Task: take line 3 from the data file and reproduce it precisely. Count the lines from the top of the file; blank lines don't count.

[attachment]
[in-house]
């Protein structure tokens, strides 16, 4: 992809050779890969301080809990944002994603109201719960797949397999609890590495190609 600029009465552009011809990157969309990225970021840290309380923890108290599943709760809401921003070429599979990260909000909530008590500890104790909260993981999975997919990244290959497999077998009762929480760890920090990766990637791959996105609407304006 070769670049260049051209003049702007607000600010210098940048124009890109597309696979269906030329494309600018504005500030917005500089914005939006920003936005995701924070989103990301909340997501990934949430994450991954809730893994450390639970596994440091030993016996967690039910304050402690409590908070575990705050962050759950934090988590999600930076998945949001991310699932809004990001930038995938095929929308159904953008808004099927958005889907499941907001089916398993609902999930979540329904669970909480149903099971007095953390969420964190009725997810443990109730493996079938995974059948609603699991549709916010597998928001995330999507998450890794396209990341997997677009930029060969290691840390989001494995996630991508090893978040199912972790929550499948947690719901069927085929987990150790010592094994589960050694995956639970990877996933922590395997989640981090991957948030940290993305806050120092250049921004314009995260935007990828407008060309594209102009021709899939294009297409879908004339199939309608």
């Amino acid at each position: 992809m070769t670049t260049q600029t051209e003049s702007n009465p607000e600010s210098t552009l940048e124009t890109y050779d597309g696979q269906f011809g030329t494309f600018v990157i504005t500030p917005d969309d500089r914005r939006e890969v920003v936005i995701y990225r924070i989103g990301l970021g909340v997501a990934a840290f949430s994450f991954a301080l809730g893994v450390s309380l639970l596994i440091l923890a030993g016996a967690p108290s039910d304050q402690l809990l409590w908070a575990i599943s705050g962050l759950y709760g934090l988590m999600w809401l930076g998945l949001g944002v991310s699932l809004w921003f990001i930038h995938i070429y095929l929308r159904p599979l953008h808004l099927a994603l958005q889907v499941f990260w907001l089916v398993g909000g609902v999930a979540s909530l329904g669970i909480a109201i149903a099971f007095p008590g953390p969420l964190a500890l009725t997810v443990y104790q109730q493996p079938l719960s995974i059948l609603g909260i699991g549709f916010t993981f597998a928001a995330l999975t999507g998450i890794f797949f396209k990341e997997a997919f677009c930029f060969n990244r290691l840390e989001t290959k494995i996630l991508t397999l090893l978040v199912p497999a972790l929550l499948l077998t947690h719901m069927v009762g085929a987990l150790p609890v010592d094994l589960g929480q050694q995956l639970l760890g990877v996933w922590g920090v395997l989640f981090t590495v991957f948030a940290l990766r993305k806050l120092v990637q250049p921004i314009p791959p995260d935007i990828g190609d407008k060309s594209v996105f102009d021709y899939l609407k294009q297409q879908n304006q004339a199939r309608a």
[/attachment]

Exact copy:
């Amino acid at each position: 992809m070769t670049t260049q600029t051209e003049s702007n009465p607000e600010s210098t552009l940048e124009t890109y050779d597309g696979q269906f011809g030329t494309f600018v990157i504005t500030p917005d969309d500089r914005r939006e890969v920003v936005i995701y990225r924070i989103g990301l970021g909340v997501a990934a840290f949430s994450f991954a301080l809730g893994v450390s309380l639970l596994i440091l923890a030993g016996a967690p108290s039910d304050q402690l809990l409590w908070a575990i599943s705050g962050l759950y709760g934090l988590m999600w809401l930076g998945l949001g944002v991310s699932l809004w921003f990001i930038h995938i070429y095929l929308r159904p599979l953008h808004l099927a994603l958005q889907v499941f990260w907001l089916v398993g909000g609902v999930a979540s909530l329904g669970i909480a109201i149903a099971f007095p008590g953390p969420l964190a500890l009725t997810v443990y104790q109730q493996p079938l719960s995974i059948l609603g909260i699991g549709f916010t993981f597998a928001a995330l999975t999507g998450i890794f797949f396209k990341e997997a997919f677009c930029f060969n990244r290691l840390e989001t290959k494995i996630l991508t397999l090893l978040v199912p497999a972790l929550l499948l077998t947690h719901m069927v009762g085929a987990l150790p609890v010592d094994l589960g929480q050694q995956l639970l760890g990877v996933w922590g920090v395997l989640f981090t590495v991957f948030a940290l990766r993305k806050l120092v990637q250049p921004i314009p791959p995260d935007i990828g190609d407008k060309s594209v996105f102009d021709y899939l609407k294009q297409q879908n304006q004339a199939r309608a």